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Tenn. Appeals Court Reverses Ruling on Rock Mining in Park

Fri August 29, 2008 - Southeast Edition
Construction Equipment Guide

CHATTANOOGA, Tenn. (AP) The Tennessee appeals court has struck down a ruling that allowed mountain stone rock mining to continue along the Cumberland Trail State Park.

A three-judge panel in a ruling July 31 sent the case back to Hamilton County courts for further proceedings.

State officials had sued a company that holds mineral rights to the Hamilton County land on which part of the Cumberland Trail State Park was built. Lahiere-Hill LLC contended its rights to mine included removing sandstone, which is used in architecture and landscaping.

But the state said digging out the stone tore up the land, violating the people’s surface rights to it.

The Tennessee Court of Appeals sided with the state’s argument, ruling the 1951 deed under which the company has mineral rights cannot be read as waiving the surface owner’s rights to use the land for its intended purpose.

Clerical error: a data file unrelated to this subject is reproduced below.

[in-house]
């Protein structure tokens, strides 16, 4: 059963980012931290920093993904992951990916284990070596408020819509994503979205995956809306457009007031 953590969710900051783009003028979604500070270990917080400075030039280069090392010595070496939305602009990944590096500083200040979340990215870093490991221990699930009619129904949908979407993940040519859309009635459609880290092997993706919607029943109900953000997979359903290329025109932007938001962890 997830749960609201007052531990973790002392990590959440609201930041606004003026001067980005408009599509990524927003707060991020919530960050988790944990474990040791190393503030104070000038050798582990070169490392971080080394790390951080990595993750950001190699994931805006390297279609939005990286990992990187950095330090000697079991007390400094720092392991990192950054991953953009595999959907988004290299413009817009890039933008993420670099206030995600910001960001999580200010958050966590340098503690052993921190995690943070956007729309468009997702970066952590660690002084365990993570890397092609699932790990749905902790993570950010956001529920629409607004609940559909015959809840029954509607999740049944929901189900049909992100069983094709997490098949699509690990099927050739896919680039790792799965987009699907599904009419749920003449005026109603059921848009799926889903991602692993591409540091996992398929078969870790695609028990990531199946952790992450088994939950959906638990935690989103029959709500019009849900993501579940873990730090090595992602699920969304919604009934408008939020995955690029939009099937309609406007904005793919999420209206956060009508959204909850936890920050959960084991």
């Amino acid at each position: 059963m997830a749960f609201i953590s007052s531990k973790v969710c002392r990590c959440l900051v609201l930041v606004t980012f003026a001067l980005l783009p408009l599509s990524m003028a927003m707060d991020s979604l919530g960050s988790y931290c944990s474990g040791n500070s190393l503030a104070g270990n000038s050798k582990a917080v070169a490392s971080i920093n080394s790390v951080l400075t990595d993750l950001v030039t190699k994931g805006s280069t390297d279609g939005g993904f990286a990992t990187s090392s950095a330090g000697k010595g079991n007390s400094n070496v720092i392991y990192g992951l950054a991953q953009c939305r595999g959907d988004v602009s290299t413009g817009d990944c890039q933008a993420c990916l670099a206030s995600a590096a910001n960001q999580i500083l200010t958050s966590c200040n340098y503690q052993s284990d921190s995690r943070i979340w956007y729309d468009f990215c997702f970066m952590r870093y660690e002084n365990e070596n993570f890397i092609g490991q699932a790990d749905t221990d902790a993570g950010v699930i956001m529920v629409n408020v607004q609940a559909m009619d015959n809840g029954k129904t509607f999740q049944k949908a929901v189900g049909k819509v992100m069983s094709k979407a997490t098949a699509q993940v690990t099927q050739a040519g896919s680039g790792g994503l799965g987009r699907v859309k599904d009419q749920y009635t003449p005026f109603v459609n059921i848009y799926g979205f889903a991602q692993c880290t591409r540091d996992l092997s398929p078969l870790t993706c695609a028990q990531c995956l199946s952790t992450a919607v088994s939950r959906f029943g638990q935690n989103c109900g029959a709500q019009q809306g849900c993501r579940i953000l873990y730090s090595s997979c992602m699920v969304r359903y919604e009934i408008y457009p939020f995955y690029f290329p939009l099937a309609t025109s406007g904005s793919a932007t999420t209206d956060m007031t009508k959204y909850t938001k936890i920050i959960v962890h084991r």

State officials and environmental groups praised the decision.

“It’s an important decision and it speaks to the basic inconsistencies of severed mineral rights,” said Don Barger, senior director of the Southeast Regional Office of National Parks, who joined the state Department of Environment and Conservation in a friends-of-the-court filing.

“The court is saying that a mineral rights owner’s deed cannot be read to deprive the surface owner of their rights,” he said.

The case began in February 2007, when contractors working for Florida-based mineral rights owner Lahiere-Hill tore up about 70 to 100 yards of the Cumberland Trail to mine sandstone. State officials sought a stop-work order in court and asked the owner to halt operations in the state park.

Hamilton County Chancery Court Chancellor Frank Brown allowed miners to continue work as long as they did not come closer than 25 ft. (7.6 m) from the trail.

Lahiere-Hill’s attorney, Rick Hitchcock, said he believes the case is likely go to trial again.

Tisha Calabrese-Benton, spokeswoman for the state environment department, agreed.

“We’re pleased ... and believe the Court of Appeals laid down good guidelines for the trial court to use in further consideration of this case,” she said.

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